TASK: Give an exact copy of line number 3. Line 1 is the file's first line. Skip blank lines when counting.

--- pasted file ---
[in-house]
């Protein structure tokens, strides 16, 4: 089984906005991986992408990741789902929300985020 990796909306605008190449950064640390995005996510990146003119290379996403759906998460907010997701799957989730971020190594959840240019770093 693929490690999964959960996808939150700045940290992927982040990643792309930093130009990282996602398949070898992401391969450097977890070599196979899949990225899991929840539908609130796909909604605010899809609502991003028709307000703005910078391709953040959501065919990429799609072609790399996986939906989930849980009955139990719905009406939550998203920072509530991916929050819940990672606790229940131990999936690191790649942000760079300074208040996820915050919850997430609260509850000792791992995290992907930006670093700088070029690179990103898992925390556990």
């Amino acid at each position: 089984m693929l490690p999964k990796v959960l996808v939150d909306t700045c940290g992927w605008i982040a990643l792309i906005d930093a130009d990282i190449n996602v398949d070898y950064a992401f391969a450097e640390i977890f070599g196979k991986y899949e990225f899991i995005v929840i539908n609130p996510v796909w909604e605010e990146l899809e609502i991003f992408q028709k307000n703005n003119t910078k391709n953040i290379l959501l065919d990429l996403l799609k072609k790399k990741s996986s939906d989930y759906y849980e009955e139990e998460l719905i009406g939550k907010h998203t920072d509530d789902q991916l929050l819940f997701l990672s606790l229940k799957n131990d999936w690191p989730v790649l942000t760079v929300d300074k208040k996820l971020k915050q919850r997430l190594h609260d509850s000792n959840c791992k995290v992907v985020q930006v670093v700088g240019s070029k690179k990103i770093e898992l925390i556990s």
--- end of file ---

């Amino acid at each position: 089984m693929l490690p999964k990796v959960l996808v939150d909306t700045c940290g992927w605008i982040a990643l792309i906005d930093a130009d990282i190449n996602v398949d070898y950064a992401f391969a450097e640390i977890f070599g196979k991986y899949e990225f899991i995005v929840i539908n609130p996510v796909w909604e605010e990146l899809e609502i991003f992408q028709k307000n703005n003119t910078k391709n953040i290379l959501l065919d990429l996403l799609k072609k790399k990741s996986s939906d989930y759906y849980e009955e139990e998460l719905i009406g939550k907010h998203t920072d509530d789902q991916l929050l819940f997701l990672s606790l229940k799957n131990d999936w690191p989730v790649l942000t760079v929300d300074k208040k996820l971020k915050q919850r997430l190594h609260d509850s000792n959840c791992k995290v992907v985020q930006v670093v700088g240019s070029k690179k990103i770093e898992l925390i556990s």